Dr Carole Nakhle
Oil prices have ended the year on a relative high, compared to levels since March. Prices are still lower than at the beginning of the year. But they have picked up after six months of inertia and seem to be heading in the right direction from the point of view of major oil producers like OPEC+, which is taking credit for the uptick.
Several questions remain. First, it is unclear whether oil prices can maintain their momentum into the immediate future and throughout 2021. Many factors are hazy, particularly on the demand side. A second set of issues, this time on the supply side, revolve around the prices that OPEC+ will deem satisfactory. The organization may aim for price levels that would get the major producing countries closer to balancing their budgets. But this will also depend on the price growth needed to revive production outside the group, particularly with shale oil in the United States.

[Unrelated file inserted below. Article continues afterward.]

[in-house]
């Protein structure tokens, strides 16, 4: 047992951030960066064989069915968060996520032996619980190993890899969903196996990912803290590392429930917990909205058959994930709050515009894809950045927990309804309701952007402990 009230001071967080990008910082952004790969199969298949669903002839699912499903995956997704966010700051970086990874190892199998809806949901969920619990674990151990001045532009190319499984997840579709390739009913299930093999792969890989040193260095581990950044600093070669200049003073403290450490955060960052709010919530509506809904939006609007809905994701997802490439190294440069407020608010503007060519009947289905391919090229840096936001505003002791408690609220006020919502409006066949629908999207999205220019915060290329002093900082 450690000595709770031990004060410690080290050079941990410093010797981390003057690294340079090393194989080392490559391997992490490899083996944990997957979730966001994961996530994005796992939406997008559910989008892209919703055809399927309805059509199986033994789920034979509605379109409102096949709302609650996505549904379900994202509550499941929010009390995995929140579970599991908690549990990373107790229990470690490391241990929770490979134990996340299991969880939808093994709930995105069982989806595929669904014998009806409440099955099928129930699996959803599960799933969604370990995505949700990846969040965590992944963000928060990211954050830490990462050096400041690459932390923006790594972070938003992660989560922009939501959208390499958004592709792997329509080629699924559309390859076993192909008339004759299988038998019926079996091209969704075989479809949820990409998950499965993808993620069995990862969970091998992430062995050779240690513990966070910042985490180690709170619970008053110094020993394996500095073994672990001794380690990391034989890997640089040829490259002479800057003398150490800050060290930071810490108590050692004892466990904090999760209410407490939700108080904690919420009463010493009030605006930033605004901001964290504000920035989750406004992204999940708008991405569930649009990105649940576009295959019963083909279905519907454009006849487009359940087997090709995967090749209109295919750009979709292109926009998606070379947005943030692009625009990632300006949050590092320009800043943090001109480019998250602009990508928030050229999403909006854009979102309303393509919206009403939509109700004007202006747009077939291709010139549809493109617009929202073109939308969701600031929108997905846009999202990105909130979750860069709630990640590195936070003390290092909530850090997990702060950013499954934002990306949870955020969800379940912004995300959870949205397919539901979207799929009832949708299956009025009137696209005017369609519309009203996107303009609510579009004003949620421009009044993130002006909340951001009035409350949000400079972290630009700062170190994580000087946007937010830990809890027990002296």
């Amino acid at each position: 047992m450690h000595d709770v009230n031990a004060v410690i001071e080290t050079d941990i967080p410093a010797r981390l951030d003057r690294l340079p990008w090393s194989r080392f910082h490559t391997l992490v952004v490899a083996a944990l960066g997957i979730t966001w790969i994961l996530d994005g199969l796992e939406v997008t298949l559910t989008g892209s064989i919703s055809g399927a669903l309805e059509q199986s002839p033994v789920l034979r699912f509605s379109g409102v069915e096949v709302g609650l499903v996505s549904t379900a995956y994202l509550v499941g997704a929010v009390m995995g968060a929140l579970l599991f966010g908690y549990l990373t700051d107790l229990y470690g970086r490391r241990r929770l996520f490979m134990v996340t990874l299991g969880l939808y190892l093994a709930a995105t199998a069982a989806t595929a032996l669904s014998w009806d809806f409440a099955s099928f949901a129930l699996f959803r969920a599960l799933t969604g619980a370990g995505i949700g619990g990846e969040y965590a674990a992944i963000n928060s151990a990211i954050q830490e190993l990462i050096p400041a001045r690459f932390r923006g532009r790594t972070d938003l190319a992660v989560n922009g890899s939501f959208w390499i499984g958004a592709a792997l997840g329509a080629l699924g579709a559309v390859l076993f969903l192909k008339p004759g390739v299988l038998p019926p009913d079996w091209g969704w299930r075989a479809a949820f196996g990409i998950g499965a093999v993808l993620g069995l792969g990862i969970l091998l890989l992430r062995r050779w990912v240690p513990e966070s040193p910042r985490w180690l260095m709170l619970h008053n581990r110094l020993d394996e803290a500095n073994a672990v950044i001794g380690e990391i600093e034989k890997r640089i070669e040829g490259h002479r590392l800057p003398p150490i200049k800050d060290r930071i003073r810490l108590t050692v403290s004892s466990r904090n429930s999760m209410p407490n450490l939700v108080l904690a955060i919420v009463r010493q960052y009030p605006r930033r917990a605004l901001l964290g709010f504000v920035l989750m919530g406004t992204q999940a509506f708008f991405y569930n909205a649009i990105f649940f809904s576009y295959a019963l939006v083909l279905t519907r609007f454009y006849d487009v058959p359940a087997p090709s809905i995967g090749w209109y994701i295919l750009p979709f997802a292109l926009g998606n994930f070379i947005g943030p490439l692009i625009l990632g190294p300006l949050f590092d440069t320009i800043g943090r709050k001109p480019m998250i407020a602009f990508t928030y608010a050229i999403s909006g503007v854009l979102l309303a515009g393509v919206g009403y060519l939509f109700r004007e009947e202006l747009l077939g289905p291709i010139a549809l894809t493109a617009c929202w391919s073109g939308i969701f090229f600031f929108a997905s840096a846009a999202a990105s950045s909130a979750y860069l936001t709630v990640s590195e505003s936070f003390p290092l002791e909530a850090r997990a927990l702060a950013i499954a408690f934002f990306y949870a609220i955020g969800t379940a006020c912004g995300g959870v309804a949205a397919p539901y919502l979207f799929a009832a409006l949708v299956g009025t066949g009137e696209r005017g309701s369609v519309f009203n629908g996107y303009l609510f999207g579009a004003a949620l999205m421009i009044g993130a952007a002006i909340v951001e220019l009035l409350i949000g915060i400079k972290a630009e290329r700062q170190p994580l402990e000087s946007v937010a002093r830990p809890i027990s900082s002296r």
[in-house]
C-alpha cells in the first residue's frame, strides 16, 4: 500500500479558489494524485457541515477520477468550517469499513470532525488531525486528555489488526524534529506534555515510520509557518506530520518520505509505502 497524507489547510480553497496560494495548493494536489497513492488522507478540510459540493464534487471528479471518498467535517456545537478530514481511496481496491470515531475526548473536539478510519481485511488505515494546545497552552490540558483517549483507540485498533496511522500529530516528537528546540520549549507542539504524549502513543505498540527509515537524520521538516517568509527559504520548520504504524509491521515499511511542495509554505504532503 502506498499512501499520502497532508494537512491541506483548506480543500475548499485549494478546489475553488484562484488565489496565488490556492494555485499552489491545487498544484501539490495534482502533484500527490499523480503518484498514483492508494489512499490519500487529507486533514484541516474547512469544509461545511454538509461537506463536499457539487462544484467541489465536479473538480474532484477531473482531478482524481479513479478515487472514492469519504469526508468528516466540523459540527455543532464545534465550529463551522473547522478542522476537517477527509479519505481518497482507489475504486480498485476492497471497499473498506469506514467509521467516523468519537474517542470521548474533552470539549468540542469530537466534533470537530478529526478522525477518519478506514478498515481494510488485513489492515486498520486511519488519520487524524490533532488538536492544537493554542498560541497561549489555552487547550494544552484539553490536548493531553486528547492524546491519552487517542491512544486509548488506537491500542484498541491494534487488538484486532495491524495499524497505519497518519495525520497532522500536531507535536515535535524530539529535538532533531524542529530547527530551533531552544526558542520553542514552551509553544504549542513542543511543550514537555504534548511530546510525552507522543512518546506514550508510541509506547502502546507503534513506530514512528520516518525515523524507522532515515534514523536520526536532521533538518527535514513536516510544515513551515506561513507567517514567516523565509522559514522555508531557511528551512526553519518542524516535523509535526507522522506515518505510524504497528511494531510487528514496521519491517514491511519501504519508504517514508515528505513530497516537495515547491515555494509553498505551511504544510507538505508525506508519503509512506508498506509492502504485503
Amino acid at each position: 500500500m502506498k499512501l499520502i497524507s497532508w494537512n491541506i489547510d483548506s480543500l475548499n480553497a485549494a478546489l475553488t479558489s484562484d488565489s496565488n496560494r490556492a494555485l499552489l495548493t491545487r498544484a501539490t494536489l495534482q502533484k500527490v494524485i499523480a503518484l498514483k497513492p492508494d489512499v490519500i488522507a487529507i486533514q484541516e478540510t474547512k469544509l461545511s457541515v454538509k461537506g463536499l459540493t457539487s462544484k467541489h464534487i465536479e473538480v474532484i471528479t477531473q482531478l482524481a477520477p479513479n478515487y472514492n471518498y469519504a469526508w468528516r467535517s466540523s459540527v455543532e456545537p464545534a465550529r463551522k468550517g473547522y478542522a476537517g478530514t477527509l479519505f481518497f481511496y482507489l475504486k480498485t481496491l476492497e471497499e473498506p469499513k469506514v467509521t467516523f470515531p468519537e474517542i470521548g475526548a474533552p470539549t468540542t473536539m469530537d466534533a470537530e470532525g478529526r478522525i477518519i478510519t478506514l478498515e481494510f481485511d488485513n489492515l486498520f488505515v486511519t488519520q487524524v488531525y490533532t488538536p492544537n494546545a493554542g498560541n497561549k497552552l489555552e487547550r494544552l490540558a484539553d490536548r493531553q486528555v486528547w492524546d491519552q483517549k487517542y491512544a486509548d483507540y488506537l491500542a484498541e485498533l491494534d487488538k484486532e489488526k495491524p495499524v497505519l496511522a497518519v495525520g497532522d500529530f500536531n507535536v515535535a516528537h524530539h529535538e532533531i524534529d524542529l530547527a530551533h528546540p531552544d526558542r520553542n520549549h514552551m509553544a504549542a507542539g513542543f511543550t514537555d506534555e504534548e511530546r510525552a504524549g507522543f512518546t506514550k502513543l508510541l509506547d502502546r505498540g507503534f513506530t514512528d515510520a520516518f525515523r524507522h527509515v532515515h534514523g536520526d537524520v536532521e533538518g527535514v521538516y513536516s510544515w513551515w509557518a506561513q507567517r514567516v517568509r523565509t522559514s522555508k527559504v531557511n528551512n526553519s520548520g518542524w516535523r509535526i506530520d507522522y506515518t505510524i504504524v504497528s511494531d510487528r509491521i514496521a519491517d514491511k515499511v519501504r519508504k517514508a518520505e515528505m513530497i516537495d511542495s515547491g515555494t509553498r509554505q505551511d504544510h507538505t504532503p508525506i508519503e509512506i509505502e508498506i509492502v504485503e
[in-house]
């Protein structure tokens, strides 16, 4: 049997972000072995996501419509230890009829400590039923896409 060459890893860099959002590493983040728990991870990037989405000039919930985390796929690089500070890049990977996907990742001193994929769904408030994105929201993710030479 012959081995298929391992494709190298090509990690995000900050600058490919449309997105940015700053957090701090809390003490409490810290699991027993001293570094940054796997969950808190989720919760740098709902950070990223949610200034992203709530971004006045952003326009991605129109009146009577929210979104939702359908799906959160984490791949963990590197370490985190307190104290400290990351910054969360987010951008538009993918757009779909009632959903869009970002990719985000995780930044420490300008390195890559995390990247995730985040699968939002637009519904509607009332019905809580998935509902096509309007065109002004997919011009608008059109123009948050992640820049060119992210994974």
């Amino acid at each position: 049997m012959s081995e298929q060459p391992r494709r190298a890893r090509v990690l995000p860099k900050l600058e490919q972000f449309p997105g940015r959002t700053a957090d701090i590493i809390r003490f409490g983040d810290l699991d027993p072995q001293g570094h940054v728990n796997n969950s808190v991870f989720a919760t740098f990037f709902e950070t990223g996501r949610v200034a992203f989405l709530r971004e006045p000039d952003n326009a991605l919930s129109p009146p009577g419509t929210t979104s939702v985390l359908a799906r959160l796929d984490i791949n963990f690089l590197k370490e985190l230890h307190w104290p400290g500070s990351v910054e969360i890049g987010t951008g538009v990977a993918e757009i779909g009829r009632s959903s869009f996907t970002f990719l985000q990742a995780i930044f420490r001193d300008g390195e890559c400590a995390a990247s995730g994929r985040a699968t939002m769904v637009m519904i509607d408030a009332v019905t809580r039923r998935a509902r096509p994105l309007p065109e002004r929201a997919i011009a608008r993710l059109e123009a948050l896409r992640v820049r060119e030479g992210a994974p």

Daily oil prices in 2020
Source: US EIA, Bloomberg
Most commentators agree that U.S. shale oil has had its heyday and will never return to this year’s peak of nearly 13 million barrels a day (13 mb/d). There is no doubt that the U.S. shale industry is deeply bruised – but so is the global oil industry, whether state or privately owned.
Should shale output defy expectations, as it has done on several occasions in the past, OPEC+ would face, once again, tougher competition – offsetting the benefits of higher revenues brought on by market recovery.